Let That Which Does Not Matter Truly Slide

Tagged as Linux

Written on 2008-09-25 22:23:34

Being unemployed is starting to get scary if only because I don't know how I'm going to make it to the next thing. There's a next thing I'd really like to see happen though and I'm prepared to risk a fair amount to get it. I may need an interim thing to pay bills until the next thing is actuality though. That's tricky business. If you know of anybody that would be interested in a contract I.T./Linux/Computer nerd, please let me know to get in touch with them.

My buddy Chris Blair started his blog in the last few days with a review of an old Business Sim game but he's already got up entries on everything from Football to SpaceX's Falcon1. Good stuff.

Kris Osterhage also recently dove into the blogging world first with blogspot but then quickly migrated to livejournal. He's blogged on gaming and hardware mostly but he recently put up some politics entries and...well, I'm not ready to dive into that yet. Call me preoccupied. Those conversations can get long and bitter and for the moment, my energies are best spent pretending this isn't an election year.

Now, on to RedLinux. At long last, I've got a really fast mirror for RedLinux so if you're looking to download an ISO to try it out, downloading it from my Amazon S3 mirror is the way to go. Just click here. So, if you'd like to try it out just download that ISO, burn the ISO to a CD (if you're not familiar with this google can help) and reboot your computer with the CD in the drive. Then follow my simple installation guide:


Wait for the CD to boot to the login screen. Type guest as the username, hit enter and then type guest as the password and hit enter. Tada. You're now using RedLinux. To get to my analog for a "start menu" just right-click on the desktop. You'll see something like this.

Open a Terminal by clicking terminal, then simply type "sudo /opt/larchin/run/larchin.py" entering guest for the password when prompted. After a moment, the installer will pop up like so. Personally, with Linux installations I like getting the hard part out of the way first so once Larchin is up click on "Edit Partitions Manually" and then select the Gparted option like this. It will pop up Gparted which should look something like this if you're on a Windows only or Mac only machine. If you're partition layout is more complicated than that (i.e. your drive doesn't end in one large partition) than you may want to ask a friend (or me) for help. I'll be more than happy to give you a hand over the phone or, if possibly, in person.

It would also be a good idea at this point to pull up another terminal as before and typing "killall thunar" to make sure that the file manager doesn't try to automatically open any of the partitions as you're working on them. If the terminal complains that there is no thunar process when you tell it to killall them, then you're in good shape and can get back to Gparted. Just type exit to close the terminal.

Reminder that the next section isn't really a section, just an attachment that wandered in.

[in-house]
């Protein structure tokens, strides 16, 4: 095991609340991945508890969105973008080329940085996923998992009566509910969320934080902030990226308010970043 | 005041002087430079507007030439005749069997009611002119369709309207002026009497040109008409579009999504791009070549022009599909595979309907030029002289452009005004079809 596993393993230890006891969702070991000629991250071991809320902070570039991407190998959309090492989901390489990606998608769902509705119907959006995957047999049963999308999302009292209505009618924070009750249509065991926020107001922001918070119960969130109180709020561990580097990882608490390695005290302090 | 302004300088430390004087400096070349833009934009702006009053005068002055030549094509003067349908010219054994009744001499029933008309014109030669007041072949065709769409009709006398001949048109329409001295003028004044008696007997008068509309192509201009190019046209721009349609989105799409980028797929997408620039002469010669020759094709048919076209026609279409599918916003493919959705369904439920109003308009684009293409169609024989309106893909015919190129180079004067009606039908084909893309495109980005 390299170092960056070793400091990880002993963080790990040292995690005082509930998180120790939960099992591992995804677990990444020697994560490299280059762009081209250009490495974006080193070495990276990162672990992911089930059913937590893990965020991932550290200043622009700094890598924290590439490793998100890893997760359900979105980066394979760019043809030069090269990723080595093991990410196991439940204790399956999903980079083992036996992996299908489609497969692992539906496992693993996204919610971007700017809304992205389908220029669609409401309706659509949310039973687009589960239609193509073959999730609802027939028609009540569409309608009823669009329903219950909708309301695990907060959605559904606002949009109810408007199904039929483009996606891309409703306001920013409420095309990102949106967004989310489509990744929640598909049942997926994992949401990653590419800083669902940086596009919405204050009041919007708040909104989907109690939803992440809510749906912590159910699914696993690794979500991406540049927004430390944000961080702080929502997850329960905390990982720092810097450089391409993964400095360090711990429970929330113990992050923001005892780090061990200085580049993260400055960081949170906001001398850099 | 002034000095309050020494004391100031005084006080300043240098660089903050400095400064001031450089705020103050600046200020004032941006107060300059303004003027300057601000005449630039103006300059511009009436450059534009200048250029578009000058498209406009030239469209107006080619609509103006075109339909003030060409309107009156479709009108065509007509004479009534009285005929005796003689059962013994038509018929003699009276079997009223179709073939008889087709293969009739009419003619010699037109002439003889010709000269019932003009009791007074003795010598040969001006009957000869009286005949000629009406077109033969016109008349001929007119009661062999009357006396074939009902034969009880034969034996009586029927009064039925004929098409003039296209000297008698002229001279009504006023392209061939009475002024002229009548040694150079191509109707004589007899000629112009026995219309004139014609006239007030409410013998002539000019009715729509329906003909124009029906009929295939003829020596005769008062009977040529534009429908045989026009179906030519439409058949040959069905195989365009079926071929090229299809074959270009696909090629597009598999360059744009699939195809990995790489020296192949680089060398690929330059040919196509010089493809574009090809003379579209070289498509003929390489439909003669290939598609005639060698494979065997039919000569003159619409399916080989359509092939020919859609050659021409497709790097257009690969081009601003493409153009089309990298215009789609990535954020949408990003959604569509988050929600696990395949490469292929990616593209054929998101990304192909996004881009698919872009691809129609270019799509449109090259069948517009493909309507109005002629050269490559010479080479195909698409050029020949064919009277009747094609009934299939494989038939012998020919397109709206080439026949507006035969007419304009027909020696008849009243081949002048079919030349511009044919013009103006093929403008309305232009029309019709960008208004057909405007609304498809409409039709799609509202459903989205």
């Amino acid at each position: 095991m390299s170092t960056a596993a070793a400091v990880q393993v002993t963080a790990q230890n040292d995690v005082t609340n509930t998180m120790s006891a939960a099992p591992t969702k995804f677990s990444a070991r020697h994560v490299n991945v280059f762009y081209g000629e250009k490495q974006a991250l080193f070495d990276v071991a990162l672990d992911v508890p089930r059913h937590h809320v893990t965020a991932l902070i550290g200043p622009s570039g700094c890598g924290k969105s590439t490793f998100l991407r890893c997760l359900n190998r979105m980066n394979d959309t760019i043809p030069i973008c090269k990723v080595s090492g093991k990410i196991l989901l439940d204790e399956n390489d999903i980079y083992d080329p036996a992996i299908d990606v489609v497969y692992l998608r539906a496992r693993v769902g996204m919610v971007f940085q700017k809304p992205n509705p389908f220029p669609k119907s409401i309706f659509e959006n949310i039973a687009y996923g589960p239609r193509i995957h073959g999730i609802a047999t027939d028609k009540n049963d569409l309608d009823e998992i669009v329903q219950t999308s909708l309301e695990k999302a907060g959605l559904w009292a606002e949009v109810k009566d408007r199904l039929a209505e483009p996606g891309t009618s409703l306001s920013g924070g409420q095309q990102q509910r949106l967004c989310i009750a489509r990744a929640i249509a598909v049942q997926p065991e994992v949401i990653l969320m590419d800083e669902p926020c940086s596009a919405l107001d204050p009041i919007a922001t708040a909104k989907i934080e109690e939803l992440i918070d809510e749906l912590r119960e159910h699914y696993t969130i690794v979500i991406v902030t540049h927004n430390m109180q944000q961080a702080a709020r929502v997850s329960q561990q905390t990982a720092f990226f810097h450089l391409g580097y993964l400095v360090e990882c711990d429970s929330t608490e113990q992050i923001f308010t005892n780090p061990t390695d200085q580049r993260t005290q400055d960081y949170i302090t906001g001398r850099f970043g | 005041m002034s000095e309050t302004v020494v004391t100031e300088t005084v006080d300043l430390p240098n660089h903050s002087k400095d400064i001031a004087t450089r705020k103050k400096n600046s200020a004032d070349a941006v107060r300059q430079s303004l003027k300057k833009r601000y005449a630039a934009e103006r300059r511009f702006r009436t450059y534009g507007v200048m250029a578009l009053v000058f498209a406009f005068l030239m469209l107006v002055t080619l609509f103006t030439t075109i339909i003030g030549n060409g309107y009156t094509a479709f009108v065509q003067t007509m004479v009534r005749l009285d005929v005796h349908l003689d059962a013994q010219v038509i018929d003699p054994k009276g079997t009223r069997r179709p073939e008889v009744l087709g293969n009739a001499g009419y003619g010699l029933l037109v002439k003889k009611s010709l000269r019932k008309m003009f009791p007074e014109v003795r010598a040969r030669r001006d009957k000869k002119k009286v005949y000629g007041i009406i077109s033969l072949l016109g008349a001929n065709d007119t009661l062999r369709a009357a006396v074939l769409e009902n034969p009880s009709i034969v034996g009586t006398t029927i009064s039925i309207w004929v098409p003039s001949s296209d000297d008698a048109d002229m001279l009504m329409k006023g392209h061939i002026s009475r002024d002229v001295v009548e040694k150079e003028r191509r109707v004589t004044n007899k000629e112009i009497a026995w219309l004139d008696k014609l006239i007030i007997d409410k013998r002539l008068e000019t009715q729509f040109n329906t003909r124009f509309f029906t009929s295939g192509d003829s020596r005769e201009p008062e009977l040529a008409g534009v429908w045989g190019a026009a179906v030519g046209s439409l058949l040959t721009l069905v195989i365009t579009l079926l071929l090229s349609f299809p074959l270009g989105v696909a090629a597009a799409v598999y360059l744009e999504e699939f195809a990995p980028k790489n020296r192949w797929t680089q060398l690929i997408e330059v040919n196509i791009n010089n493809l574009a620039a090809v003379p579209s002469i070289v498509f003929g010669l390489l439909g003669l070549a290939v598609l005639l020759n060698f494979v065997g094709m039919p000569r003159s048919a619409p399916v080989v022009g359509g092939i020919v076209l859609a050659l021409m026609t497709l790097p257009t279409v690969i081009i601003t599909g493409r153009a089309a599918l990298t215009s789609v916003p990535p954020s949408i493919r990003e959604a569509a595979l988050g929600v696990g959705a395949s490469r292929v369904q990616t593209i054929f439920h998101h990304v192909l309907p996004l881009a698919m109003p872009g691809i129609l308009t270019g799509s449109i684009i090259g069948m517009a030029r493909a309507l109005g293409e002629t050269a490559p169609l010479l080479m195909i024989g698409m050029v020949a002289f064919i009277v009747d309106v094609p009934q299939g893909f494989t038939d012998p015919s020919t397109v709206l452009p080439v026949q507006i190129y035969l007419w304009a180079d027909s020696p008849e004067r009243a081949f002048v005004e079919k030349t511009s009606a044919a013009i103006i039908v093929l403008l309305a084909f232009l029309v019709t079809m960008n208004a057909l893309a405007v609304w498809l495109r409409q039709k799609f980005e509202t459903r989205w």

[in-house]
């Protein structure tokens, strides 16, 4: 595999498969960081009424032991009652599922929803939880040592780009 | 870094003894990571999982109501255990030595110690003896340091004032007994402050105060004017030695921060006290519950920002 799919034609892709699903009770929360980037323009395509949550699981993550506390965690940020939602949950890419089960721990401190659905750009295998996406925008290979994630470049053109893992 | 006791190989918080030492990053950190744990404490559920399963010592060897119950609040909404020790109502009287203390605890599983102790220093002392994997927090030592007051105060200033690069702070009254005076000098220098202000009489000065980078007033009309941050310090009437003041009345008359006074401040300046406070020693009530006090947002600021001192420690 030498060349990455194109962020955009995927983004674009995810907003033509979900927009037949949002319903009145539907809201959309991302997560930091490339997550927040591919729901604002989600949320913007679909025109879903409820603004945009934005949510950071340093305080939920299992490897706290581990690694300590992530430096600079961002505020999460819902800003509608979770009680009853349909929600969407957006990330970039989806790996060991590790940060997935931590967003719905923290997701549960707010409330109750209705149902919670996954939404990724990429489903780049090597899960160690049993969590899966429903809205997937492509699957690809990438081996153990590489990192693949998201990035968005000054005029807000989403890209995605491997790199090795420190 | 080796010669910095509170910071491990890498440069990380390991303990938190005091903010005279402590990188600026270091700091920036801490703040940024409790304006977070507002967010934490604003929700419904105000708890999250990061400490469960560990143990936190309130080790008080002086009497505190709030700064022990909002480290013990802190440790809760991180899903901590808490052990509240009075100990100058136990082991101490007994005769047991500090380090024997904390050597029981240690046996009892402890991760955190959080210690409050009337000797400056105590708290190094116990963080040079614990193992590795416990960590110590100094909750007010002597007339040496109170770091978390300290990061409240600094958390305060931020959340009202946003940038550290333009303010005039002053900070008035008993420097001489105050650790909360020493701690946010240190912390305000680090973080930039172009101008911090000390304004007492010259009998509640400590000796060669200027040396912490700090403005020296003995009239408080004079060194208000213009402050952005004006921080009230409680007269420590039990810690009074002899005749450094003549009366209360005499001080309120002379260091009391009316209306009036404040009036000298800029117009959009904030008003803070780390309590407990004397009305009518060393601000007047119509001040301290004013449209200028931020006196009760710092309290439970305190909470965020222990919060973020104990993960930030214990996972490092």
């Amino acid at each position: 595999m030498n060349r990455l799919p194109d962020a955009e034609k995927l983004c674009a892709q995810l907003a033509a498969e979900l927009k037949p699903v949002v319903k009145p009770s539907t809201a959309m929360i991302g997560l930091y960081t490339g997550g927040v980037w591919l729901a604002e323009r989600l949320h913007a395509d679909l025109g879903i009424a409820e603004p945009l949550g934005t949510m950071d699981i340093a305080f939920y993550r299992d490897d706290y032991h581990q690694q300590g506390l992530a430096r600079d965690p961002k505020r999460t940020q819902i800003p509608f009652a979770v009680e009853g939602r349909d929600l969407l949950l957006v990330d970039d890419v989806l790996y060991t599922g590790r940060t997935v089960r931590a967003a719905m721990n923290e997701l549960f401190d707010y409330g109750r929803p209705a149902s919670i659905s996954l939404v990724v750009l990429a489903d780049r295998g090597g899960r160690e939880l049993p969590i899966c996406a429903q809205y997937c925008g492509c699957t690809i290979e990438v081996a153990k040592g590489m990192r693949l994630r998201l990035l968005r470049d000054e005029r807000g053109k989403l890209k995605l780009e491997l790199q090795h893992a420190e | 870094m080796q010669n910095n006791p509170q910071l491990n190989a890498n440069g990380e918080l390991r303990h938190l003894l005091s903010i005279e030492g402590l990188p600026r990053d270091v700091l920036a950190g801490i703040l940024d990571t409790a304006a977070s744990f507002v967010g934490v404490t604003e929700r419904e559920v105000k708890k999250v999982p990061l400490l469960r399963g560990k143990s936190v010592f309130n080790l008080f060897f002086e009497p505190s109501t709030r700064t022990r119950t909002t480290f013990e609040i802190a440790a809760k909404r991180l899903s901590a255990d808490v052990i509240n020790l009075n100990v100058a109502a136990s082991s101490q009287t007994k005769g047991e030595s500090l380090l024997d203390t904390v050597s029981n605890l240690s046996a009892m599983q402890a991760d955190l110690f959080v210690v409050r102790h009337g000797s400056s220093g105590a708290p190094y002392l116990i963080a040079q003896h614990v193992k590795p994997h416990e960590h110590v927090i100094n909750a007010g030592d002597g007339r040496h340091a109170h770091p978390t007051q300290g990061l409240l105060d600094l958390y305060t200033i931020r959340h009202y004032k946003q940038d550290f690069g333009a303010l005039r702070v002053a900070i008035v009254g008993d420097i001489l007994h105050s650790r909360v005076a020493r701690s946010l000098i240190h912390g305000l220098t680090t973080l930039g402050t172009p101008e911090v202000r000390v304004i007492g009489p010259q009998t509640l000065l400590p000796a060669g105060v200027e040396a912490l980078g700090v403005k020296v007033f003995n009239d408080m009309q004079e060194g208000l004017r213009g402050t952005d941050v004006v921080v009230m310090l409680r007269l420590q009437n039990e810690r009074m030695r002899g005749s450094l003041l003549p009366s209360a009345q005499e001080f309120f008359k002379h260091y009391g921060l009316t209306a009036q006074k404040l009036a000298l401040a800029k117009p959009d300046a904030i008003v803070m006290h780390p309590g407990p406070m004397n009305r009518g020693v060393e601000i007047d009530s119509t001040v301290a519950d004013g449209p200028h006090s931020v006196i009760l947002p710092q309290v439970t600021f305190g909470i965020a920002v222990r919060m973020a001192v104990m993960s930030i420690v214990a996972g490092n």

Once back in Gparted, click on the partition and select the resize button in the top left to get this screen, then click the ending right arrow and drag it to the left to shrink the partition like so. Once installed, RedLinux will take up about 2.5GB (~2500MB) so I'd give it at least 3000MB but you can go as high as Gparted will let you really. Click "Resize/move" once you're satisfied and you should end up hereabouts. Select the unallocated space and click the new partition button to get this dialog. Set the filesystem to be ext3 and then reduce the size until a little over 1000MB of free space will remain afterwards, then click add. Select the unallocated space and click the new partition button once again, this time setting the file-system type to linux-swap and then clicking add and you should end up with something like this. Before moving forward, note the /dev/sda* numbers of your partitions. Know which one is swap and which is ext3.

You've now reached the scary/boring step. Click the apply button near the top center and click the apply confirmation to have Gparted save your changes to the disk. This could take anywhere from 10-20 minutes depending on the size of your hard disk but shouldn't take much longer than that. Once it's done, exit Gparted and select "Use existing partitions/finished editing partitions" in the Larchin installer. It will ask you about the swap partition at the next screen, and the box next to your swap partition number should be checked. Click okay. It will now ask you to select the install partition and should have defaulted to your ext3 partition. Hit the checkbox under format and click the dropdown under Mount Point to select "/". It will request one more confirmation that it has your information down correctly. Hit okay to proceed. The installation will proceed accordingly.

Almost done. All you need to do now is give it a root password (this is not the same as your regular logon/user password. Pick something that else that you'll remember). Write it down somewhere if it makes you feel more comfortable. You really shouldn't ever need it. Last but not least, tell it to install grub to your MBR and you're done! Click okay to exit the installer and then right-click on the desktop and click reboot. When you're computer reboots you should have the option of booting into your brand new RedLinux install. The username and password will still be guest, so read the new_user_guide online or by logging in, right-clicking to open the start menu, opening a text editor and then opening "new_user_guide.txt". Happy hacking!
comments powered by Disqus

Unless otherwise credited all material Creative Commons License by Brit Butler